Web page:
Site Logo: Click to go to the Home page

[ Weapons of Antietam ]

Model 1861 3 Inch Ordnance rifled muzzloader


3 inch Ordnance Rifle
3 inch Ordnance Rifle

Common name:   3-in. Ordnance Rifle

Description:   The second most common rifled field artillery in both Armies generally, and the most common on the Maryland Campaign, the 3 inch Ordnance gun was made of hammer-welded, formed, machined iron. It was popular because of its accuracy and reliability, at least those examples built in Federal shops. Less precise machining and lower-grade iron gave their Confederate counterparts more trouble. Those built by the firm of Burton and Archer were know to be problematic.

Employment at Sharpsburg:   There were probably 93 3" Ordnance Rifles in Federal Service on the Maryland Campaign, and at least 48 in Confederate batteries. Find units equipped with these.

Ammunition Used:   solid bolt, case, common shell, cannister;

"The 3-inch rifle normally fired Hotchkiss or Schenkel shells that weighed between 8 and 9 pounds. In an emergency it could use 10-pounder Parrot ammunition. It could also be used to fire cannister but, as a rifle, was not as effective with this as howitzers or Napoleons."
(from Schwartz)

Manufacturer:   Phoenix Iron Company    Where made:   Phoenixville, Pennsylvania    Model:   1861    Year(s) made:   1861-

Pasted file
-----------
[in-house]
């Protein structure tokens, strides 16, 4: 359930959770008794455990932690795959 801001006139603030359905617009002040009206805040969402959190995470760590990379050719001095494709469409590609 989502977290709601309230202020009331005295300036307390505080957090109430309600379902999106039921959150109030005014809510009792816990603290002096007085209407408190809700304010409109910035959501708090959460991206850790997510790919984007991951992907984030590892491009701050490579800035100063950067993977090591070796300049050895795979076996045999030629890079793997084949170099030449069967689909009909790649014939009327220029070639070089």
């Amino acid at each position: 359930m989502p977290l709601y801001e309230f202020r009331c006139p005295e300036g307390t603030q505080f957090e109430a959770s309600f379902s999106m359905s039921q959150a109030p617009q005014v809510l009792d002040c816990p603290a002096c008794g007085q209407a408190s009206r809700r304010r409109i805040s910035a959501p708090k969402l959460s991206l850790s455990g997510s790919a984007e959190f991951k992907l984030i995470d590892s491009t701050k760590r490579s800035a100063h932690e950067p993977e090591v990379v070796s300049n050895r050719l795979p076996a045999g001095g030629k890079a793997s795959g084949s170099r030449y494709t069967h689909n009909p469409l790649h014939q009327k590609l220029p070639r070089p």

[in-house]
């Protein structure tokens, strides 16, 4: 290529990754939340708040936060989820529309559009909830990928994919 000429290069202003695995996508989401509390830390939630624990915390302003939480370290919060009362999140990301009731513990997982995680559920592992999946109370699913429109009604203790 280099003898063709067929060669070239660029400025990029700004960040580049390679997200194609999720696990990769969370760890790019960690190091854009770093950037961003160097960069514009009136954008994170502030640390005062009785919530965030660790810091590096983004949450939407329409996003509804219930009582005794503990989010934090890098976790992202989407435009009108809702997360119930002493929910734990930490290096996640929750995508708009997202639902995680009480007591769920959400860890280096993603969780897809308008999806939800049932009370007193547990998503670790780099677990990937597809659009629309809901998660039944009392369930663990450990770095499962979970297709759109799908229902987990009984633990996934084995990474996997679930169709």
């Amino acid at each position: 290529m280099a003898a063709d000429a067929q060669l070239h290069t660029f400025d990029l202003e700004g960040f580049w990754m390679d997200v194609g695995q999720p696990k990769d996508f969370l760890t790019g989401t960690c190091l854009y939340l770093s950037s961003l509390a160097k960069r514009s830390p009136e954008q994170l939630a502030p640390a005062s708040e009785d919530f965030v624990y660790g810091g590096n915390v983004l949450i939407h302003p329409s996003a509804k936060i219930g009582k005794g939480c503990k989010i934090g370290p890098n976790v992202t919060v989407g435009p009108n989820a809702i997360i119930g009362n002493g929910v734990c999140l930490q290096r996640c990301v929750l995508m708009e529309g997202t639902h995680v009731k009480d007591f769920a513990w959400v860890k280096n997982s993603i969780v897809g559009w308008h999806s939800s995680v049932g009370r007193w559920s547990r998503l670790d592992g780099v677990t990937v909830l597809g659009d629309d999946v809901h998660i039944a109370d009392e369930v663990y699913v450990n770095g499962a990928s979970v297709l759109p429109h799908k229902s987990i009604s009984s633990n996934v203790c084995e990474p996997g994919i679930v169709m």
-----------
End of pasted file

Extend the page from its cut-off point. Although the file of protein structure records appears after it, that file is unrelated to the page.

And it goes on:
Maximum Range:   1830 yards     Barrel/Tube Length:   69 inches     Bore:   3 inches     Weight:   1720 pounds

Other notes:   Weight figure is for gun carriage (900 lb) + tube (820 lb).
Max range is for 1 lb black powder charge behind solid shot at 5deg elevation.

More on the Web:   See more about this and other Civil War artillery at the comprehensive Civil War Artillery Page, by Chuck Ten Brink or the very nice Basic Facts page from Jack W. Melton, Jr. The NPS has a fine general introduction to Civil War artillery in a 3-page presentation.

Source Information:   Johnson, Curt & Anderson, Richard C., Artillery Hell: Employment of Artillery at Antietam, College Station, TX: Texas A&M University Press, 1995; and
Schwartz, Peter, Artillery at Gettysburg online.

«  to Weapons Index

Antietam on the Web   ::   Home | Overview | Battle Maps | Participants | ORs | Exhibits | Bibliography


© 1996 - 2018 by Brian Downey and contributors